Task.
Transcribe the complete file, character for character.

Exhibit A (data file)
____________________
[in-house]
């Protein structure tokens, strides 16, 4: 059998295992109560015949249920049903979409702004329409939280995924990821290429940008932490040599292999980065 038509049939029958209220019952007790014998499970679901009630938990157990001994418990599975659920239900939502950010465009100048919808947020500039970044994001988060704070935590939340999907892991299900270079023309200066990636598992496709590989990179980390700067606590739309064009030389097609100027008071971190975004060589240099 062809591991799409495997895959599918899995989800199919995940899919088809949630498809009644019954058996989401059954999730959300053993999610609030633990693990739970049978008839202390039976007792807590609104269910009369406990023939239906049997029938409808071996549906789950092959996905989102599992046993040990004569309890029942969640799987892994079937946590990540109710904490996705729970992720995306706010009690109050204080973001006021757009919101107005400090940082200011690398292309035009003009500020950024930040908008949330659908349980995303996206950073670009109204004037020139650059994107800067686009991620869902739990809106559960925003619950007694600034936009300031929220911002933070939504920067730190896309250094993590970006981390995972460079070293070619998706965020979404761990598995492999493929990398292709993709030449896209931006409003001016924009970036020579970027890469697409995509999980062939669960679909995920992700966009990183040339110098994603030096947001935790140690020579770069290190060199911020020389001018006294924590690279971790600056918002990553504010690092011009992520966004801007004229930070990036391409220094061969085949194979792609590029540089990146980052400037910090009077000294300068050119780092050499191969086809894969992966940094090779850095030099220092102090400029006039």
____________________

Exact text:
[in-house]
């Protein structure tokens, strides 16, 4: 059998295992109560015949249920049903979409702004329409939280995924990821290429940008932490040599292999980065 038509049939029958209220019952007790014998499970679901009630938990157990001994418990599975659920239900939502950010465009100048919808947020500039970044994001988060704070935590939340999907892991299900270079023309200066990636598992496709590989990179980390700067606590739309064009030389097609100027008071971190975004060589240099 062809591991799409495997895959599918899995989800199919995940899919088809949630498809009644019954058996989401059954999730959300053993999610609030633990693990739970049978008839202390039976007792807590609104269910009369406990023939239906049997029938409808071996549906789950092959996905989102599992046993040990004569309890029942969640799987892994079937946590990540109710904490996705729970992720995306706010009690109050204080973001006021757009919101107005400090940082200011690398292309035009003009500020950024930040908008949330659908349980995303996206950073670009109204004037020139650059994107800067686009991620869902739990809106559960925003619950007694600034936009300031929220911002933070939504920067730190896309250094993590970006981390995972460079070293070619998706965020979404761990598995492999493929990398292709993709030449896209931006409003001016924009970036020579970027890469697409995509999980062939669960679909995920992700966009990183040339110098994603030096947001935790140690020579770069290190060199911020020389001018006294924590690279971790600056918002990553504010690092011009992520966004801007004229930070990036391409220094061969085949194979792609590029540089990146980052400037910090009077000294300068050119780092050499191969086809894969992966940094090779850095030099220092102090400029006039």